Saturday, July 15, 2017


"Crap.  They did it again."

I looked up, knowing that I was about to go from a good mood to a bad one.  Kathe was scowling at her phone.  "AT&T is charging me another $15 for going over the data limit.  I have not used anything since the last time they charged me.  This is now 3 times this month that they added $15 to my charge."

There's a bad mood on the rise.

Kathe has made five trips out to AT&T store, each time having the tech look and see if they can identify what is making her churn through the data.  She has turned off all of the usual suspects: FB, maps, anything that identifies where she is, basically all apps.  When we are at home, she uses the wi-fi, and essentially uses the data only when she suspects that a weather system might impact travel, while we are on the road.

She no longer listens to music.  She no longer watches videos.  She does not access maps, or download emails that are more than a line or two.  She uses her phone as a phone.  And she sends texts, which sometimes get delivered as much as three days later.

When she speaks to the folks at the store, they could not help.  Essentially, every single response she has gotten from AT&T was a shrug.  We can sell you a different plan.

Problem is, the plan would tie us to AT&T for another two years.  Not exactly a consummation devoutly to be wisht.  We've looked at the plans that offer to buy us out, and I have come to the conclusion that the cellular age just doesn't suit us so well.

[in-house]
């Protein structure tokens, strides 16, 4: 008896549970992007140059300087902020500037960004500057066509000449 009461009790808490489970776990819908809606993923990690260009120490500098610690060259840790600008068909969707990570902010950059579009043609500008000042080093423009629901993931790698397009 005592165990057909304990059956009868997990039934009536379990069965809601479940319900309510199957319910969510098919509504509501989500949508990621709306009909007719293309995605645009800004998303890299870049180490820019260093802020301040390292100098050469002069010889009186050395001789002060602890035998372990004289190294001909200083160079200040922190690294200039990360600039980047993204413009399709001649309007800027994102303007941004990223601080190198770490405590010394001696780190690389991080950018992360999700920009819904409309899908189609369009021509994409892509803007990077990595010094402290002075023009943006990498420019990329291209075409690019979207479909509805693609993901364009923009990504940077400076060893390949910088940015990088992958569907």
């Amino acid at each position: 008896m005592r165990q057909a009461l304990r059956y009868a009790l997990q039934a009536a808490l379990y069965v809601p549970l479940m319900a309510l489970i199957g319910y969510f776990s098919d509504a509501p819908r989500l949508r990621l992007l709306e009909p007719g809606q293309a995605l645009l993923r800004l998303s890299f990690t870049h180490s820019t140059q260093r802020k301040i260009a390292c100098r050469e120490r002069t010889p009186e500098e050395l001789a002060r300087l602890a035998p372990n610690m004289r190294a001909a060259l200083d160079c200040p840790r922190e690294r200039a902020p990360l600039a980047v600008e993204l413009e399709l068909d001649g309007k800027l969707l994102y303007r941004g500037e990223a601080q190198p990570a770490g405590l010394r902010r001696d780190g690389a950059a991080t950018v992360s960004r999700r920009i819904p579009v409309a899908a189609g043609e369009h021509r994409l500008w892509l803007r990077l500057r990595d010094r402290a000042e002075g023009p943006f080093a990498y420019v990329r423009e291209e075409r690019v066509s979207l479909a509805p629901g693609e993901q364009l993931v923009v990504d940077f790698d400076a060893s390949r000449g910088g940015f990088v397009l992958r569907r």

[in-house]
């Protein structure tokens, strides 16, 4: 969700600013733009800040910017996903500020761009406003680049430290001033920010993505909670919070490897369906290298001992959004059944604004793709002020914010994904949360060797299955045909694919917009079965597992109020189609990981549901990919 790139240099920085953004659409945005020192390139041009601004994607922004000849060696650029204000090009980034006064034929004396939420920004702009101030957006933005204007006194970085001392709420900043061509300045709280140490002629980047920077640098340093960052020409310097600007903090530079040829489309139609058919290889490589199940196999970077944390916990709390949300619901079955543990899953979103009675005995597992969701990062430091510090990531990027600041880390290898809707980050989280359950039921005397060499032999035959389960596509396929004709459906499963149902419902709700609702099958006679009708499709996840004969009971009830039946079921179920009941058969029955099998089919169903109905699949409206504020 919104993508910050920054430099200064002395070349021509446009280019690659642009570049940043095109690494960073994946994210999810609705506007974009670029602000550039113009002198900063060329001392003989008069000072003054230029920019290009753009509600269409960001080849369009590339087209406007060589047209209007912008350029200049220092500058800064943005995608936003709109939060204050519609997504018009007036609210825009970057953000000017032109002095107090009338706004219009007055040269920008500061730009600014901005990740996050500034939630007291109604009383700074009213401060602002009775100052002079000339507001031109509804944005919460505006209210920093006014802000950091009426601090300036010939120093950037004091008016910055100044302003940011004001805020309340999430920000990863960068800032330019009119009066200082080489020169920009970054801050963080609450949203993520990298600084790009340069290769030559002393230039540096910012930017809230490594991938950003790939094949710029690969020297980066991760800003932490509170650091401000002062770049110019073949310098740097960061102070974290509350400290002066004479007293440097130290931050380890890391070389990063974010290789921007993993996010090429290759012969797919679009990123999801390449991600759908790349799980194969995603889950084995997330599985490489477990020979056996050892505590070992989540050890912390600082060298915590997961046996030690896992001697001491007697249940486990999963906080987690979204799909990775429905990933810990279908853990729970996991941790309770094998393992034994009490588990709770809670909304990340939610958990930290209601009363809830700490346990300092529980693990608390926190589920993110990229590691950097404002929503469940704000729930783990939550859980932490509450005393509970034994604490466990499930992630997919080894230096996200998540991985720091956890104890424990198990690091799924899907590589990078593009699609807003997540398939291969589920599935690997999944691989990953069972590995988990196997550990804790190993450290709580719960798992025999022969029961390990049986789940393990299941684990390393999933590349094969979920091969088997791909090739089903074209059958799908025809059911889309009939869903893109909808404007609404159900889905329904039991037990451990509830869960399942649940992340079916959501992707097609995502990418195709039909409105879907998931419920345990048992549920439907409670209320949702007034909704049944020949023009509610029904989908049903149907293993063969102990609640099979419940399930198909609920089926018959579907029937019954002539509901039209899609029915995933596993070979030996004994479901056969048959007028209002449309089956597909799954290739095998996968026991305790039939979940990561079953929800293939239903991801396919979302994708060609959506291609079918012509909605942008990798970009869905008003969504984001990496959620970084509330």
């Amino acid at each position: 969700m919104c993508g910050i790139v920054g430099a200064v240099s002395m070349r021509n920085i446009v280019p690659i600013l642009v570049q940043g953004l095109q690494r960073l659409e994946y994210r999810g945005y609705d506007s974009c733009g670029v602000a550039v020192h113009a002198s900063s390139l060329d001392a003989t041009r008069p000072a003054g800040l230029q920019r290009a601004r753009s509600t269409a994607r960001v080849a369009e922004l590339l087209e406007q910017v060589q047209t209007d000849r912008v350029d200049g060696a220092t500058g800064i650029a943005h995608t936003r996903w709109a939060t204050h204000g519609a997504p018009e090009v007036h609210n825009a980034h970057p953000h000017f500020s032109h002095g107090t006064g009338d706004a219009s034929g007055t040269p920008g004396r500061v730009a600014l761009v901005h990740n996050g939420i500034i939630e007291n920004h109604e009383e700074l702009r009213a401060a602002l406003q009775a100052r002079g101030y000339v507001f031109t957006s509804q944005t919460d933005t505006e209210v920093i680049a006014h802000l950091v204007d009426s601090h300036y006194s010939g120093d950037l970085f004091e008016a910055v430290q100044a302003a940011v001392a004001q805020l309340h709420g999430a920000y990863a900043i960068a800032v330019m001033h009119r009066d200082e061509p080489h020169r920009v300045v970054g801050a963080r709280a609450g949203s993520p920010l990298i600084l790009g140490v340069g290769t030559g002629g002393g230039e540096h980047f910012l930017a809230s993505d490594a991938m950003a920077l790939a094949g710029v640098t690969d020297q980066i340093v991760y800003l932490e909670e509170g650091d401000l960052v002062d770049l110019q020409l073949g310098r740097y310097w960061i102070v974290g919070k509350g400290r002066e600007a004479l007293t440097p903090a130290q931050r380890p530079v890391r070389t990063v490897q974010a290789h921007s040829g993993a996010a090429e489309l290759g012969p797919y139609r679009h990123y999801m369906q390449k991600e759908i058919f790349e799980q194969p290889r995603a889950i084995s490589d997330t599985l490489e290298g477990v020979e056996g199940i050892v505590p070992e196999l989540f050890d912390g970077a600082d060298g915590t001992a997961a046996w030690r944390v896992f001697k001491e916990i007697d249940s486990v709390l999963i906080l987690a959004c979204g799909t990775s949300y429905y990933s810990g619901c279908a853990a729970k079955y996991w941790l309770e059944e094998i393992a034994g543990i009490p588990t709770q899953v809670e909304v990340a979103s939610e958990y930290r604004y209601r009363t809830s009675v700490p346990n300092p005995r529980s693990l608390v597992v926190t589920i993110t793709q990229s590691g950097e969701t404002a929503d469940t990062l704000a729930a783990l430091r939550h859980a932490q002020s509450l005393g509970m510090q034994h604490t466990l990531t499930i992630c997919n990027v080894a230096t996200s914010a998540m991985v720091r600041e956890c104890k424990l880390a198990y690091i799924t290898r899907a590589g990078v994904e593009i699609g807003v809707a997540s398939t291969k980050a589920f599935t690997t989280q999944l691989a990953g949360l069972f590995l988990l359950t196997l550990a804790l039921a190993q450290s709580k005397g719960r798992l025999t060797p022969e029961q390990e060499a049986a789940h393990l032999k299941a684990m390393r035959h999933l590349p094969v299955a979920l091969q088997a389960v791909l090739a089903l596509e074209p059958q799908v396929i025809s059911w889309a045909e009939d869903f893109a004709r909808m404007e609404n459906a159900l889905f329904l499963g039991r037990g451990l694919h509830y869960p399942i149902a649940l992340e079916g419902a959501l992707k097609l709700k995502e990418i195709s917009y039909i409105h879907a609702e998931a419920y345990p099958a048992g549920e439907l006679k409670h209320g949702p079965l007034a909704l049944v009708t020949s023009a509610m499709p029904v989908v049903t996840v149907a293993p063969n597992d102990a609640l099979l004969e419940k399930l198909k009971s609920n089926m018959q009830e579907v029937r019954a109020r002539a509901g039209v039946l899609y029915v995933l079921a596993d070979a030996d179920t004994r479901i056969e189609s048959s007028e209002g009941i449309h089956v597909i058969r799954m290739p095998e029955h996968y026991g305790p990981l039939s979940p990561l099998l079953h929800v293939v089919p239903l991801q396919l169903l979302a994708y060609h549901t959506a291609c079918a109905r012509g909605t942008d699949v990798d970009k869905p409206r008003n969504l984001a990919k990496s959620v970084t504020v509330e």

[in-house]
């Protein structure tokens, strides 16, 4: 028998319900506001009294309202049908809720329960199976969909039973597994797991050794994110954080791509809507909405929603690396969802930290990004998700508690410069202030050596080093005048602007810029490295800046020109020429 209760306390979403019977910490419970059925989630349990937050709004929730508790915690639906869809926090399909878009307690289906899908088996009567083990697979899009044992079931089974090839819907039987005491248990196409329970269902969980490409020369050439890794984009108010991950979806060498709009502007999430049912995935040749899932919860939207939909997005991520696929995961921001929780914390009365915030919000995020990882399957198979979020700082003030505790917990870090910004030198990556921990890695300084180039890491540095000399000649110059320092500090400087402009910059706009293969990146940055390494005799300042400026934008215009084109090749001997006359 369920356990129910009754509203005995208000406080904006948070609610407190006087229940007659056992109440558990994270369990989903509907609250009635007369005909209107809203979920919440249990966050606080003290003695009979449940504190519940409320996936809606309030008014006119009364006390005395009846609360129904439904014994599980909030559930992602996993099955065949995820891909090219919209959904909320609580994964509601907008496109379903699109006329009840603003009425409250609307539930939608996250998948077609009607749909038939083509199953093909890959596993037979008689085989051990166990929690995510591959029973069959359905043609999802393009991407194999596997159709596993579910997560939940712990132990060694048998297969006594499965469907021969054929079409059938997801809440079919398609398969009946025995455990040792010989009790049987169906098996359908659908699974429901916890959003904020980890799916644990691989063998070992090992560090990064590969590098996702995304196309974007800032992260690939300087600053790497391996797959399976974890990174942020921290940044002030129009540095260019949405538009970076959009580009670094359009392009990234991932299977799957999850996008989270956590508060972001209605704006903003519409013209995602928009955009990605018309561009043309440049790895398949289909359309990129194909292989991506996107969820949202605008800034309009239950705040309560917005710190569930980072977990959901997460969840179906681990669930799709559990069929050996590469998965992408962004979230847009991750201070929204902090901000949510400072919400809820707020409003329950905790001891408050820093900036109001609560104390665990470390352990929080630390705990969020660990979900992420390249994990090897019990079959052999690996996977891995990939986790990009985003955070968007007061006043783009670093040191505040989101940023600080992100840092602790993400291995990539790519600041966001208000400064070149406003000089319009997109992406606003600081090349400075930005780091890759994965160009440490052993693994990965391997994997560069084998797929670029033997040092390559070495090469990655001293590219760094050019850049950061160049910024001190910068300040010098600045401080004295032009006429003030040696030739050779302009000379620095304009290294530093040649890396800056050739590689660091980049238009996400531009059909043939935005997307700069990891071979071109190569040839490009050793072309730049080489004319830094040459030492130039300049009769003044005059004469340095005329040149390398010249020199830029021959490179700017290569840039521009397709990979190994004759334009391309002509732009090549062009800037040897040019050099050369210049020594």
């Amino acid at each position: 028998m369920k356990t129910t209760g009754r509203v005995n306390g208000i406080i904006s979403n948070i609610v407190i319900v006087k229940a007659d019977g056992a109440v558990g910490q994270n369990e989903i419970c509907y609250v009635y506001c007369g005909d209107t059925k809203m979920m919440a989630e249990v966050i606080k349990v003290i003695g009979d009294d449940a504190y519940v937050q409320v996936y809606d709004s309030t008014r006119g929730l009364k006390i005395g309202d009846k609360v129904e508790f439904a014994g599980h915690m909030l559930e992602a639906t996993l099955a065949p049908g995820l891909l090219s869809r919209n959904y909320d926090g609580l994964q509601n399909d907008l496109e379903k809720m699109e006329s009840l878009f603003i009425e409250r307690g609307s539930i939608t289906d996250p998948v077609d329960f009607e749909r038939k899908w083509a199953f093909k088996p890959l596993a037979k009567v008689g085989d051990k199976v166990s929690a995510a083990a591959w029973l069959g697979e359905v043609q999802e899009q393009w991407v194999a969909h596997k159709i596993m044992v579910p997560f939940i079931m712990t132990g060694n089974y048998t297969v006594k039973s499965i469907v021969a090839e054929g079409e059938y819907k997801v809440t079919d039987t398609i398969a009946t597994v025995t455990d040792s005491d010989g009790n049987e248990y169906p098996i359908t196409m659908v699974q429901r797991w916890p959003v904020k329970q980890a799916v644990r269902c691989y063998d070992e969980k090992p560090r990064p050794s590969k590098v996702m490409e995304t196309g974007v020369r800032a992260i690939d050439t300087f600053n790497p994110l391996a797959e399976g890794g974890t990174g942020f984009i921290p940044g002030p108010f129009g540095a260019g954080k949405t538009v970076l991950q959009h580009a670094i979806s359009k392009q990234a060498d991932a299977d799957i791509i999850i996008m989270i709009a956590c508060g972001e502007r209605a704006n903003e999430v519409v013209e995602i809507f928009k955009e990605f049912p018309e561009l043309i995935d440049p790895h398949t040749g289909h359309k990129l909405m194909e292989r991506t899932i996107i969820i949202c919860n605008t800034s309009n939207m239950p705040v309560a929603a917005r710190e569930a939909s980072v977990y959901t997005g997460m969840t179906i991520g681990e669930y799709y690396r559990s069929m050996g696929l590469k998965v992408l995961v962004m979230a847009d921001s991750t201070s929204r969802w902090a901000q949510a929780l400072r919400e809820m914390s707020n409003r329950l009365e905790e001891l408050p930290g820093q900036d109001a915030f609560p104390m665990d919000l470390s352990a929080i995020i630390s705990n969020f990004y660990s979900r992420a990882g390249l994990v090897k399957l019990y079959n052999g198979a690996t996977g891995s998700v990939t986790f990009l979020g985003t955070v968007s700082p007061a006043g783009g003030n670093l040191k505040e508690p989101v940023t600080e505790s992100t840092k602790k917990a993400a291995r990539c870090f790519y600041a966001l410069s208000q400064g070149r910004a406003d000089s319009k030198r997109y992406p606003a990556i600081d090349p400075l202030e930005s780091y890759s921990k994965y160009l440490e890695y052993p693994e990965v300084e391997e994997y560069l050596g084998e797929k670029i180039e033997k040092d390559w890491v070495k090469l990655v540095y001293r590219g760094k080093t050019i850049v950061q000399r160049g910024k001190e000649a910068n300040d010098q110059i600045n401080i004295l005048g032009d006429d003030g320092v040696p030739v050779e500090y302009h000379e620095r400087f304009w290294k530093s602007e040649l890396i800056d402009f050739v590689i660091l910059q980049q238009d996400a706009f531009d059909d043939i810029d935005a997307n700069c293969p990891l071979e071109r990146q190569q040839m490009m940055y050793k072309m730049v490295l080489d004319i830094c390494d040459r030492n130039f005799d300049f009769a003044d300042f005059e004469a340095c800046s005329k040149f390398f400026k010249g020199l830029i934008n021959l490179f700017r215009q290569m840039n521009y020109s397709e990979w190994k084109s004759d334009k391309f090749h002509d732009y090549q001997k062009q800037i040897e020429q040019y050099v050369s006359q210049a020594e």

Anybody interested in joining me in the neolithic?  I have a stone hatchet and a stone hoe I can trade you for some corn...

I tweeted my complaint, using the hashtag #classaction.  It got immediate attention.  Over the next two days, analysts analyzed, and techies teched, and there was a flurry of communication that ensued.  The end result was that I received 18 bucks.  

No explanation of how the overage happened.  No promise that it would not happen again.  Nothing like that.  Just $18.  

So now I will sit and wait for it to happen again, and hope for another flurry of messages when I next get mad.  Or, as I am sure that AT&T hopes for, I will decide that it is just not worth my time.  And that I will pay the money or change my plan.  Either way, problem solved!

Unless the problem is an unhappy customer.  In which case, problem not solved at all.

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